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Persia by a Persian - Adams I.

Adams I. Persia by a Persian - L.: Elliot Stook, 1906. - 550 p.
Download (direct link): persiabypersian1906.pdf
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The Dervishes wear long hair and a pointed, orange-shaped cap, a cloak of patch work and a long white robe. In their right hand they carry a tomahawk or hatchet with a fancy handle; on the blade are some
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PERSIA BY A PERSIAN.
inscriptions consisting of passages from the Koran, or poems. In the left hand they hold a kashkul or receptacle for money donated them. A dozen or more may be seen on every street not far distant from each other, standing in front of stores singing some poems for the praise of Ali in a loud voice, and with an earnest and enthusiastic spirit. Then lie will pass his kashkul and the shopkeeper will drop into it some small coin or only a bit of sugar or ginger. Any gift is acceptable. Sometimes they are called Kalander, which means humble and holy men of Allah. They are exempted from tax and from military service. Many presents are given them by the people. The salutation is different from that among common people. The first says, “Ya-ho” (O living God); the response is, “Ya-mal-ho” (O God, Giver of life); “Ya hak” (O truth, Î truth).
Among Mush-to-hids, two tithes are given to those who excel in holiness, viz: Pish-Namiz and Imam-Juma. The former means mediator in prayer; the latter, the prophet of holy Friday.
They are, indeed, more devoted to their faith, and at the same time more fanatical in their hatred against Christianity. When one of these priests goes to the mosque, he wears a large turban on his head, a cloak of fur, a staff with gold or silver handle. He wears a long beard, which is painted black. Following him is a procession of from fifty to one hundred men. mostly mollahs, or lower class who are faithful Moslems. Proceeding toward the mosque with slow and solemn tread, he is saluted by people of all classes along the street by their rising to their feet, crossing the breast with the arms and reverently bowing before him, uttering the words, “Sallam ali-Kun Agha” (peace be unto you, sir). This service occurs on holy Friday.
Women are not admitted in these most holy and solemn services. The Mush-ta-hid stands in the front part of the mosque, facing Mecca, and all the audience is back of him. As he advances in the prayer, all the people repeat what he prays. They imitate every motion he makes. When he kneels, they kneel. When he puts the ends of his front fingers in his ears, the entire audience does the same. They believe all prayers prayed in that way are accepted through his mediatorial prayer.
AL-HAJARU ’L-ASWAD.
Lit. “The Black Stone.” The famous black stone which forms part of the sharp angle of the Ka’bah in the temple at Mecca. Mr. Burk-hardt says, “It is an irregular oval, about seven inches in diameter, with an undulating surface, composed of about a dozen smaller stones of dif-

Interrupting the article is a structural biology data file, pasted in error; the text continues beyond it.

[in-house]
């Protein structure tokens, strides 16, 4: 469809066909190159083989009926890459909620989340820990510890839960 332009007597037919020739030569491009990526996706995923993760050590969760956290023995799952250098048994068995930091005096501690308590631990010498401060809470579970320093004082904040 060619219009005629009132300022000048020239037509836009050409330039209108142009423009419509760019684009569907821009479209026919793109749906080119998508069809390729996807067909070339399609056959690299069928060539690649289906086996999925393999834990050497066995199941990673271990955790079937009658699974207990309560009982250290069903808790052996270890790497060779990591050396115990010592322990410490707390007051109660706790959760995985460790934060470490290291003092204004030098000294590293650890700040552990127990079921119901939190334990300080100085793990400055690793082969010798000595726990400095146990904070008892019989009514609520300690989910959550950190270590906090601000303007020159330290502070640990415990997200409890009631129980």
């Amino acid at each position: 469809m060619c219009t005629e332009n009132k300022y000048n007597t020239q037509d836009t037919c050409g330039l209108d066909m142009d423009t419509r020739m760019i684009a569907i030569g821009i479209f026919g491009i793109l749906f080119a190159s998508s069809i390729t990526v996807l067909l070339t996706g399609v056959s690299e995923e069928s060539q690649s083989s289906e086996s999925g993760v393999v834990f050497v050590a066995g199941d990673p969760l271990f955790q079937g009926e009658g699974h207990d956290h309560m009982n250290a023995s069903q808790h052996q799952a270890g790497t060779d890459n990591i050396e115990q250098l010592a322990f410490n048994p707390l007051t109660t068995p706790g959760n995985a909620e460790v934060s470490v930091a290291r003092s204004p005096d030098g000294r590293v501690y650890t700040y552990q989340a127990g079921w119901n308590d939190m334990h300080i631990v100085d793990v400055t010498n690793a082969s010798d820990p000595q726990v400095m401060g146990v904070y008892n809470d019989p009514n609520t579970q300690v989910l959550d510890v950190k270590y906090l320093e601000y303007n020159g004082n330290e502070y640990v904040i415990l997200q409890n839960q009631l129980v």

RELIGIONS OF PERSIA.
395
ferent sizes and shapes, well joined together with a small quantity of cement, and perfectly well smoothed; it looks as if the whole had been broken into as many pieces by a violent blow, and then united again. It is very difficult to determine accurately the quality of this stone, wiiich has been worn to its present surface by the millions of touches and kisses it has received. It appeared to me like a lava, containing several small extraneous particles of whitish and of a yellow substance. Its color is now a deep reddish brown, approaching to black. It is surrounded on all sides by a border composed of a substance which I took to be a close cement of pitch and gravel of a similar, but not quite the same, brownish color. This border serves to support its detached pieces; it is two or three inches in breadth, and rises a little above the surface of the stone. Both the border and the stone itself are encircled by a silver band, broader below than above, and on the two sides with a considerable swelling below, as if a part of the stone were hidden under it. The lower part of the border is studded with silver nails.” Captain Burton remarks, “The color appeared to me black and metallic, and the center of the stone was sunk about two inches below the metallic circle. Round the sides was a reddish brown cement, almost level with the metal, and sloping down to the middle of the stone. The hand is now a massive arch of gold or silver gilt. I found the aperture in which the stone is, one span and three fingers broad.”
According to Ibu 'Abbas, Mohammed said the black stone came down from Paradise and at the time of its descent it was whiter than milk, but that the sins of the children of Adam have caused it to be black, by their touching it. That on the Day of Resurrection, when it will have two eyes, by which it will see and know all those who touched it and kissed it, and when it will have a tongue to speak, It will give evidence in favor of those who touched and kissed it.
Maximus Tyrius, who wrote in the second century, says, “The Arabians pay homage to I know not what god, which they represent by a quadrangular stone,” alluding to the Ka’bah, or temple which contains the black stone. The Guebars, or Ancient Persians, assert that the black stone was amongst the images and relics left by Mahabad and his successors in the Ka’bah, and that it was an emblem of Saturn. It is probably an aerolite, and owes its reputation, like many others, to its fall from the sky. Its existence as an object of adoration in an iconoclastic religious system, can only be accounted for by Mohammed’s attempt to conciliate the idolaters of Arabia.
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